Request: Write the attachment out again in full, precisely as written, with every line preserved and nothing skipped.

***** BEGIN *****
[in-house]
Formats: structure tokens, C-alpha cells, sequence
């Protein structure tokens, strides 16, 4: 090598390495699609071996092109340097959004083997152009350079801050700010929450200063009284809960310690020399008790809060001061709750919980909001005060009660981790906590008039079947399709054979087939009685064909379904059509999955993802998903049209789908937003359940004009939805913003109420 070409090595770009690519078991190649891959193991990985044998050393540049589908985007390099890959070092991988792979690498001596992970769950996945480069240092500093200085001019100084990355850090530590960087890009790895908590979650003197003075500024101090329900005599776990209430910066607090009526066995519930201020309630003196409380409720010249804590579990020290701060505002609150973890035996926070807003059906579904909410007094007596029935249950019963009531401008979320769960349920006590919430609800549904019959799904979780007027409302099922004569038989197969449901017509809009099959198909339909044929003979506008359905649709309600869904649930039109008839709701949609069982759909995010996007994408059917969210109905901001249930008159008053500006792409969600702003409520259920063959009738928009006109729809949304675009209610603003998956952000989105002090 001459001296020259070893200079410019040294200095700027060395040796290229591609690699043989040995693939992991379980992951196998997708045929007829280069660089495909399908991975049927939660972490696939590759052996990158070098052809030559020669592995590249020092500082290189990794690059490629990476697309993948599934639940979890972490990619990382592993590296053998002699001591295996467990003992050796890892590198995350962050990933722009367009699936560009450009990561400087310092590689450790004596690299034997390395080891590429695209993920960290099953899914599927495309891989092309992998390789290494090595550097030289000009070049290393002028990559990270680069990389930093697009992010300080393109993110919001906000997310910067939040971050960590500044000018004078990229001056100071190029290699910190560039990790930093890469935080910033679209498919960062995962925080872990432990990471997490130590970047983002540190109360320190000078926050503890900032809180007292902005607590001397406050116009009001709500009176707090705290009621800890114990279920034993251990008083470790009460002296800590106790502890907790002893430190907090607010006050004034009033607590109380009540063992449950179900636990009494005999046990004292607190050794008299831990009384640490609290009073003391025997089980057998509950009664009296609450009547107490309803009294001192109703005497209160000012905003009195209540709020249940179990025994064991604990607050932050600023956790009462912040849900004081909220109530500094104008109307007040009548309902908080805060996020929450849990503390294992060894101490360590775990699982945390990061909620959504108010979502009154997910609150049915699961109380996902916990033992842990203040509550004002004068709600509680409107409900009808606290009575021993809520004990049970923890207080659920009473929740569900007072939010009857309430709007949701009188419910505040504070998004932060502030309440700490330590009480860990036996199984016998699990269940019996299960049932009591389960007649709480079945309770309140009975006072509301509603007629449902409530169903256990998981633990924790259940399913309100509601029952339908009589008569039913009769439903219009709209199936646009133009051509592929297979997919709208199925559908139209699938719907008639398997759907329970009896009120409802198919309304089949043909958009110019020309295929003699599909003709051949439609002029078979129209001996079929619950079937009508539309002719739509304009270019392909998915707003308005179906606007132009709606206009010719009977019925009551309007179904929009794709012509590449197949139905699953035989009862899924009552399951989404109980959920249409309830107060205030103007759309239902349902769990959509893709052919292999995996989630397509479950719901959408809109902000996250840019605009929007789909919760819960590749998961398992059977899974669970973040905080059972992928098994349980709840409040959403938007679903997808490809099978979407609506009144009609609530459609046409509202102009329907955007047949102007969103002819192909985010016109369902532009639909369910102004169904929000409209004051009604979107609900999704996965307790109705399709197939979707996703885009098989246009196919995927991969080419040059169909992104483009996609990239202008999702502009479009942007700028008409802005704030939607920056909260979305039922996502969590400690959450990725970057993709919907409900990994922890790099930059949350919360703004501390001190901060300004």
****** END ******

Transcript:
[in-house]
Formats: structure tokens, C-alpha cells, sequence
């Protein structure tokens, strides 16, 4: 090598390495699609071996092109340097959004083997152009350079801050700010929450200063009284809960310690020399008790809060001061709750919980909001005060009660981790906590008039079947399709054979087939009685064909379904059509999955993802998903049209789908937003359940004009939805913003109420 070409090595770009690519078991190649891959193991990985044998050393540049589908985007390099890959070092991988792979690498001596992970769950996945480069240092500093200085001019100084990355850090530590960087890009790895908590979650003197003075500024101090329900005599776990209430910066607090009526066995519930201020309630003196409380409720010249804590579990020290701060505002609150973890035996926070807003059906579904909410007094007596029935249950019963009531401008979320769960349920006590919430609800549904019959799904979780007027409302099922004569038989197969449901017509809009099959198909339909044929003979506008359905649709309600869904649930039109008839709701949609069982759909995010996007994408059917969210109905901001249930008159008053500006792409969600702003409520259920063959009738928009006109729809949304675009209610603003998956952000989105002090 001459001296020259070893200079410019040294200095700027060395040796290229591609690699043989040995693939992991379980992951196998997708045929007829280069660089495909399908991975049927939660972490696939590759052996990158070098052809030559020669592995590249020092500082290189990794690059490629990476697309993948599934639940979890972490990619990382592993590296053998002699001591295996467990003992050796890892590198995350962050990933722009367009699936560009450009990561400087310092590689450790004596690299034997390395080891590429695209993920960290099953899914599927495309891989092309992998390789290494090595550097030289000009070049290393002028990559990270680069990389930093697009992010300080393109993110919001906000997310910067939040971050960590500044000018004078990229001056100071190029290699910190560039990790930093890469935080910033679209498919960062995962925080872990432990990471997490130590970047983002540190109360320190000078926050503890900032809180007292902005607590001397406050116009009001709500009176707090705290009621800890114990279920034993251990008083470790009460002296800590106790502890907790002893430190907090607010006050004034009033607590109380009540063992449950179900636990009494005999046990004292607190050794008299831990009384640490609290009073003391025997089980057998509950009664009296609450009547107490309803009294001192109703005497209160000012905003009195209540709020249940179990025994064991604990607050932050600023956790009462912040849900004081909220109530500094104008109307007040009548309902908080805060996020929450849990503390294992060894101490360590775990699982945390990061909620959504108010979502009154997910609150049915699961109380996902916990033992842990203040509550004002004068709600509680409107409900009808606290009575021993809520004990049970923890207080659920009473929740569900007072939010009857309430709007949701009188419910505040504070998004932060502030309440700490330590009480860990036996199984016998699990269940019996299960049932009591389960007649709480079945309770309140009975006072509301509603007629449902409530169903256990998981633990924790259940399913309100509601029952339908009589008569039913009769439903219009709209199936646009133009051509592929297979997919709208199925559908139209699938719907008639398997759907329970009896009120409802198919309304089949043909958009110019020309295929003699599909003709051949439609002029078979129209001996079929619950079937009508539309002719739509304009270019392909998915707003308005179906606007132009709606206009010719009977019925009551309007179904929009794709012509590449197949139905699953035989009862899924009552399951989404109980959920249409309830107060205030103007759309239902349902769990959509893709052919292999995996989630397509479950719901959408809109902000996250840019605009929007789909919760819960590749998961398992059977899974669970973040905080059972992928098994349980709840409040959403938007679903997808490809099978979407609506009144009609609530459609046409509202102009329907955007047949102007969103002819192909985010016109369902532009639909369910102004169904929000409209004051009604979107609900999704996965307790109705399709197939979707996703885009098989246009196919995927991969080419040059169909992104483009996609990239202008999702502009479009942007700028008409802005704030939607920056909260979305039922996502969590400690959450990725970057993709919907409900990994922890790099930059949350919360703004501390001190901060300004």